Breaking News

Review: The English Concert Brings a Marvelous ‘Semele’

Category: Art & Culture,Arts

Handel was a savvy career strategist. So what could he have been thinking when he slipped his opera “Semele” onto the boards at Covent Garden during the Lenten season of 1744?

By this point, having accepted that the appetite for Italian opera among London audiences had dwindled, Handel was writing popular English-language oratorios. “Semele” was a hybrid, adapted from an existing opera libretto by William Congreve, though Handel stipulated that it be presented at Covent Garden in the manner of an oratorio.

But the subject matter — an unabashed celebration of erotic desire and dreams of immortality, and a story of adulterous love — was hardly suitable for Lent. “Semele” ran for only four performances, followed by two more later that year. Then it languished until the mid-20th century, when audiences realized that, with its inspired music, dramatic complexity and psychological insight, “Semele” is one of Handel’s masterpieces.

“Semele” was met with enthusiastic ovations on Sunday at Carnegie Hall, where it received a marvelous concert performance by the English Concert, a superb period instrument orchestra whose annual spring visit to Carnegie is a must for Handel-lovers. They were joined by the aptly named Clarion Choir (Steven Fox, artistic director) and six splendid soloists, all led by the conductor Harry Bicket.

The overture begins with a somber yet stately introduction and segues into a rhythmically jagged allegro section full of spiraling triplet flourishes. But the mood shifts when a courtly dance sets the scene for Semele, the daughter of Cadmus, King of Thebes. Her father has arranged for her to marry Athamas, Prince of Boeotia. But she keeps finding reasons to put off the ceremony. As we learn, she is in love with the god Jupiter.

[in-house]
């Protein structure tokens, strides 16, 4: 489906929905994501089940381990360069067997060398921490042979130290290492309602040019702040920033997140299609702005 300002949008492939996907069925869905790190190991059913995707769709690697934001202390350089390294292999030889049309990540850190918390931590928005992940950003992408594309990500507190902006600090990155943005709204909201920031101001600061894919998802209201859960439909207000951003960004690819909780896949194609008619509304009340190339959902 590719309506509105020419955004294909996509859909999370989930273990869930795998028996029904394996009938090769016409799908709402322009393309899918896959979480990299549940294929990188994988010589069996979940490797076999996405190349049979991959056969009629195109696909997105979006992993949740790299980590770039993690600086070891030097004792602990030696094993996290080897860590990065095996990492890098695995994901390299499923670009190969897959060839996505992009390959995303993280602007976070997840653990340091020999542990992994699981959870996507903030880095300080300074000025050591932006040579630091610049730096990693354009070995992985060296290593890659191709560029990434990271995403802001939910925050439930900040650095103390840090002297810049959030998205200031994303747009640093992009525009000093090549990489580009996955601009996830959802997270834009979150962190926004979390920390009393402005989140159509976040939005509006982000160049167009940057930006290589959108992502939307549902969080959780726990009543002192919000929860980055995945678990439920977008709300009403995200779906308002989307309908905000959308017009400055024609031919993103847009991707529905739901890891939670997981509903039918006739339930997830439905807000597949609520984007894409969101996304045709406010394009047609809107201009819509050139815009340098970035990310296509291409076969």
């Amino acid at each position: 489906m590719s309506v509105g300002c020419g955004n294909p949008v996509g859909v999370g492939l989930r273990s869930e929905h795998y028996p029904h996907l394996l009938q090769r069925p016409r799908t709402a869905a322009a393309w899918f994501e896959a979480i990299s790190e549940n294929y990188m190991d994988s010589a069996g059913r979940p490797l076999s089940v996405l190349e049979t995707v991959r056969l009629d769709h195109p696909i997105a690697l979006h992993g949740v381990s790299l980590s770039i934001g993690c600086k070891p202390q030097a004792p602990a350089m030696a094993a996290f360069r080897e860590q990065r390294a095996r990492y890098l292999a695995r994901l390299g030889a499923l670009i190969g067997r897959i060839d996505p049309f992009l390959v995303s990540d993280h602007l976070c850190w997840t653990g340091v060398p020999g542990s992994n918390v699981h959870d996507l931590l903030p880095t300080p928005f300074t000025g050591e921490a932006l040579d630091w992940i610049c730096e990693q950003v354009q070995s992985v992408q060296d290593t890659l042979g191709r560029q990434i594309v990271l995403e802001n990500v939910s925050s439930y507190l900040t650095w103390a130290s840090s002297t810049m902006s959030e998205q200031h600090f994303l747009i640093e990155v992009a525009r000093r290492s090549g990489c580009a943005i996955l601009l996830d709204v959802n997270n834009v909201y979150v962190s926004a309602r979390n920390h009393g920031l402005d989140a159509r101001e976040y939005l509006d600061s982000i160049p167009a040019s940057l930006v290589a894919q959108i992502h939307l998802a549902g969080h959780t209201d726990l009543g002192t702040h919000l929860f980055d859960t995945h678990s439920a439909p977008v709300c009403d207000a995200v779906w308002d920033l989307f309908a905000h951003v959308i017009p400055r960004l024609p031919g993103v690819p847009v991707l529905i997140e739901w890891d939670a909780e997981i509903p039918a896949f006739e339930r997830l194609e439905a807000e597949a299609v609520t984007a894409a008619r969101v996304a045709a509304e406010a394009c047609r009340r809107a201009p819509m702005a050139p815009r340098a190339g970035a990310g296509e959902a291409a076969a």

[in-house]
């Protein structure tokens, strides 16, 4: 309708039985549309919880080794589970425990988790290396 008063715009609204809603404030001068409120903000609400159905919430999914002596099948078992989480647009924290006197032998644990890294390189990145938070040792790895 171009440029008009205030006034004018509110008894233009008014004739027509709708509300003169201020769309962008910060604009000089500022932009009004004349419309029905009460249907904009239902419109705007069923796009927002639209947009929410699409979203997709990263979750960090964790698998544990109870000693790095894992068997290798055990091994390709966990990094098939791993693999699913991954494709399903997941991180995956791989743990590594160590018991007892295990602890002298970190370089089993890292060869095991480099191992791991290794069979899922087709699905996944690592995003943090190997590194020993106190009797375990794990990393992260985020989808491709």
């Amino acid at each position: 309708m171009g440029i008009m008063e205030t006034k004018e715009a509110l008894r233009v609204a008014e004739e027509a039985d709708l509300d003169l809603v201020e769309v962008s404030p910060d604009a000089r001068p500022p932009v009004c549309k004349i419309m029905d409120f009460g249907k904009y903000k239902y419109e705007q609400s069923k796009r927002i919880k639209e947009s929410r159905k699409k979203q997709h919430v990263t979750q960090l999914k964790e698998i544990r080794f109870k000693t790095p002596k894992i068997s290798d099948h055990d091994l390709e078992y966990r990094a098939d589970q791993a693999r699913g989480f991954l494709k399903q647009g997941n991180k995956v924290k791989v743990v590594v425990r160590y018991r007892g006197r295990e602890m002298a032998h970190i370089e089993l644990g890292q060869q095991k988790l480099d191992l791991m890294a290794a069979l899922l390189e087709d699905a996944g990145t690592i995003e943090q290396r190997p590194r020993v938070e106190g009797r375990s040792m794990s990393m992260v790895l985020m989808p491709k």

Handel gives Semele (the soprano Brenda Rae) a pair of arias: a tender, lyrical plea to Jupiter to inform her of what to do; and the bravura “The Morning Lark,” in which her ecstatic desires are expressed in streams of twittering, coloratura runs. Ms. Rae brought plush radiance to the confessional aria and brilliant, agile singing to the showpiece.

In a remarkable quartet that follows, Handel seems to anticipate where opera as a genre was heading. With overlapping melodic strands, four characters express differently bewildered reactions. Semele is restless for Jupiter’s guidance; Athamas (the vibrant countertenor Christopher Lowery) genuinely loves her and can’t understand her reticence; Cadmus (the sturdy, robust bass Soloman Howard) is mystified by his daughter’s emotional turmoil but doesn’t want to push her too hard; and poor Ino, Semele’s sister (the deep-voiced mezzo-soprano Elizabeth DeShong), who actually loves Athamas, is a bundle of conflicting emotions, including resentment of Semele.

This is the kind of complex quartet Mozart would later master. In a boldly operatic touch, Jupiter (the rich-voiced tenor Benjamin Hulett) renders his verdict about the impending marriage by sending down thunder and fury, captured in the orchestra with pummeling drums and registered in chorus with terrified exhortations.

Crucial scenes for Jupiter and his aggrieved wife, June (sung by Ms. DeShong with ferocity and a comedic streak), unfold in dramatic recitative. But the choruses may be the glory of “Semele.” Act II — when it looks like Semele and Jupiter, in the form of a mortal man, are going to live in sensual bliss — ends with the sumptuous “Bless the glad earth.” Strands of voices slip into passages of fugue, though Handel knows not to push the counterpoint into tangles of complexity.

Semele, who desires immortality, is eventually tricked by Juno (disguised as Ino) into demanding that Jupiter appear to her in his godly form. This causes her destruction, sanctified with a contemplative yet stunned choral number. But the opera ends with the jubilant, rowdy “Happy, happy shall we be.”

Why so happy? Bacchus, the god of wine, will rise from Semele’s ashes, we learn. So it’s party time.


Source link

No comments